This result is interesting because it has previously been questioned whether the genetic distance between host species plays an important role in predicting the source of host shifts, especially for RNA viruses [6], [22]. Indeed, some plant viruses can replicate in an enormous range of species; Cucumber mosaic virus can infect 1,300 plant species in over 100 families and Tomato spotted wilt virus can infect 800 plant species in 80 families [65]. The use of conserved receptors to enter host cells may be key to large potential host ranges in animals [23], [24], [66]. However, although a virus may be able to enter the cells of many different species, it then relies on numerous different components of the cellular machinery to replicate effectively, and this may make shifts to hosts that are distant from the natural host unlikely.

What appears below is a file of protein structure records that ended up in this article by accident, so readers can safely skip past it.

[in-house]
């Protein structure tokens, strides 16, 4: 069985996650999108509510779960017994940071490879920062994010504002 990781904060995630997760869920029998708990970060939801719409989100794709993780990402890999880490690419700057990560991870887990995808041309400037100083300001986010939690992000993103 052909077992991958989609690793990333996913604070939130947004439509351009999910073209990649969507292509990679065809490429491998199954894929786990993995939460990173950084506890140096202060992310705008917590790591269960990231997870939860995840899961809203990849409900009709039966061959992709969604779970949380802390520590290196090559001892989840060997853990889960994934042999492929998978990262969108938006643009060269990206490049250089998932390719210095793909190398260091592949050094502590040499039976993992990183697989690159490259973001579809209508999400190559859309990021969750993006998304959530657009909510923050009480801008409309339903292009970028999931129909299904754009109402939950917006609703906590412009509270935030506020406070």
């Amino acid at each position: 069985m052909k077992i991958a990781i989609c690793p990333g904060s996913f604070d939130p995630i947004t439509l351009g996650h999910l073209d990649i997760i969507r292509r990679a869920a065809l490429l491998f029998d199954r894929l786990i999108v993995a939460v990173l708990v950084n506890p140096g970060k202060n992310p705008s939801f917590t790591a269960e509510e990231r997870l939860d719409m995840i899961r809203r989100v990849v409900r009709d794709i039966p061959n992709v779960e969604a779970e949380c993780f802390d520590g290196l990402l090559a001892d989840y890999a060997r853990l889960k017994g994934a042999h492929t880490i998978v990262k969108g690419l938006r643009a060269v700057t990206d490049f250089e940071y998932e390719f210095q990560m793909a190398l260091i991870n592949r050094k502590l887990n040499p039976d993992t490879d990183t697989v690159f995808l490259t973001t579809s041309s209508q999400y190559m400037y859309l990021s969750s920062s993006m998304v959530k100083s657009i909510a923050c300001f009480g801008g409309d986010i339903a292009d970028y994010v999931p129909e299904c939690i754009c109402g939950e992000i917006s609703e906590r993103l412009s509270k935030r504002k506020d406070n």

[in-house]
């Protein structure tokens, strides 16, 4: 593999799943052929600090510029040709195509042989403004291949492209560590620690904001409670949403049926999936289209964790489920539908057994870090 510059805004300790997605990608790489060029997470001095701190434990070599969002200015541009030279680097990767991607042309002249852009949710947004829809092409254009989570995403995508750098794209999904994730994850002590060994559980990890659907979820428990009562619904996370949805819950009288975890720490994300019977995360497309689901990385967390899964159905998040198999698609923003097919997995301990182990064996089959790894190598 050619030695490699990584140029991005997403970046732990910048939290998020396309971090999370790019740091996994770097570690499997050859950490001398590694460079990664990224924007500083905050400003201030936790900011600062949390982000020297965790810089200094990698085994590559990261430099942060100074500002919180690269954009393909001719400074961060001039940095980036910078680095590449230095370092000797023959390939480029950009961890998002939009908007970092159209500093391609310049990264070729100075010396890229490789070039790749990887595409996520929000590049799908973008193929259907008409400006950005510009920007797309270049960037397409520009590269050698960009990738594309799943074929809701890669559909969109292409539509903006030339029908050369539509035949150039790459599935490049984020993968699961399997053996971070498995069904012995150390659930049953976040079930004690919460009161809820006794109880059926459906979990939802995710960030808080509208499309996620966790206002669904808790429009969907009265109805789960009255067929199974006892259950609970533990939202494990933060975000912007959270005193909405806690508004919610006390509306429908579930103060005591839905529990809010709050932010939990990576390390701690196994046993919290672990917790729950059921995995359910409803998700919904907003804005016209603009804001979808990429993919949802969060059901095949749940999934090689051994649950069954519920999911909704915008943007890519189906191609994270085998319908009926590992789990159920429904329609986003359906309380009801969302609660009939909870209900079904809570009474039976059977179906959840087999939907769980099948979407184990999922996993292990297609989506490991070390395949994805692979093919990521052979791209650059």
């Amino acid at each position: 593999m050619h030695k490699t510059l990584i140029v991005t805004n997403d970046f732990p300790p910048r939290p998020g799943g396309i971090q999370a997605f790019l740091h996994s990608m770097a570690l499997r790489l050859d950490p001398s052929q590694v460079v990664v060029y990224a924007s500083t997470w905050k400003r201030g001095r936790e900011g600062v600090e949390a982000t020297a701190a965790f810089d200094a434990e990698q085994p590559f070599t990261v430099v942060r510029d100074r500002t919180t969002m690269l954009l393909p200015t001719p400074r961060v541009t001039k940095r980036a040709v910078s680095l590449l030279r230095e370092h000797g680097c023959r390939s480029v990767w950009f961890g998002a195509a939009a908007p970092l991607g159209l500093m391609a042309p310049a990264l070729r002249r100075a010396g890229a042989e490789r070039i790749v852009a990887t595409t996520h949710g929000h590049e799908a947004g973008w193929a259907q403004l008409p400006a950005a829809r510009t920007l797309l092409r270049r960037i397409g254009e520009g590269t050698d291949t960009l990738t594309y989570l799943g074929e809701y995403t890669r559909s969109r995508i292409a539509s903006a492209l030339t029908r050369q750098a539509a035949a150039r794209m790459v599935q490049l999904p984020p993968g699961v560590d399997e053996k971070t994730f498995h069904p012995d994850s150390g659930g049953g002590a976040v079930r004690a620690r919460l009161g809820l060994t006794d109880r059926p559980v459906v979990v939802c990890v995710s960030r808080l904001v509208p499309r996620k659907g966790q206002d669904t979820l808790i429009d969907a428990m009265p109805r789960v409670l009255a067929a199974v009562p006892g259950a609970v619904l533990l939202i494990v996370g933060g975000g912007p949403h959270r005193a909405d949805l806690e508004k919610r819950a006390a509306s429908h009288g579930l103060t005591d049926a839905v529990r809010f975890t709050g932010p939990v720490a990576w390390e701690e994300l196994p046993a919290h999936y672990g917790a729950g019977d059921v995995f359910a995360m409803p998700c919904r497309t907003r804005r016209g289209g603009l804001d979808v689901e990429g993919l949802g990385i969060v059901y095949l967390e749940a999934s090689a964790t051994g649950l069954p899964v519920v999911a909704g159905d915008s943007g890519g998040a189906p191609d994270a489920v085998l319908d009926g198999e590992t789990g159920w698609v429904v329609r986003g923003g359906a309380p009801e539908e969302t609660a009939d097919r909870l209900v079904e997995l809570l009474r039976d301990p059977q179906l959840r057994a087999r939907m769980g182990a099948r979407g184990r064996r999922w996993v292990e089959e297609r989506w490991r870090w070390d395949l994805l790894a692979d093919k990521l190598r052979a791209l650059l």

A factor that could lead to changes in host suitability across the phylogeny is selection for resistance to viruses. One reason to suspect that this may be important is that genes involved in antiviral immunity often evolve exceptionally rapidly in Drosophila [67], [68], [69], [70], and this may translate into rapid phenotypic changes in host susceptibility. If this process is driving the patterns that we see, then the observation that natural host-parasite combinations tend to be more susceptible would suggest that the viruses have been able to overcome these host defences, resulting in viruses that are well adapted to their natural hosts, rather than vice versa.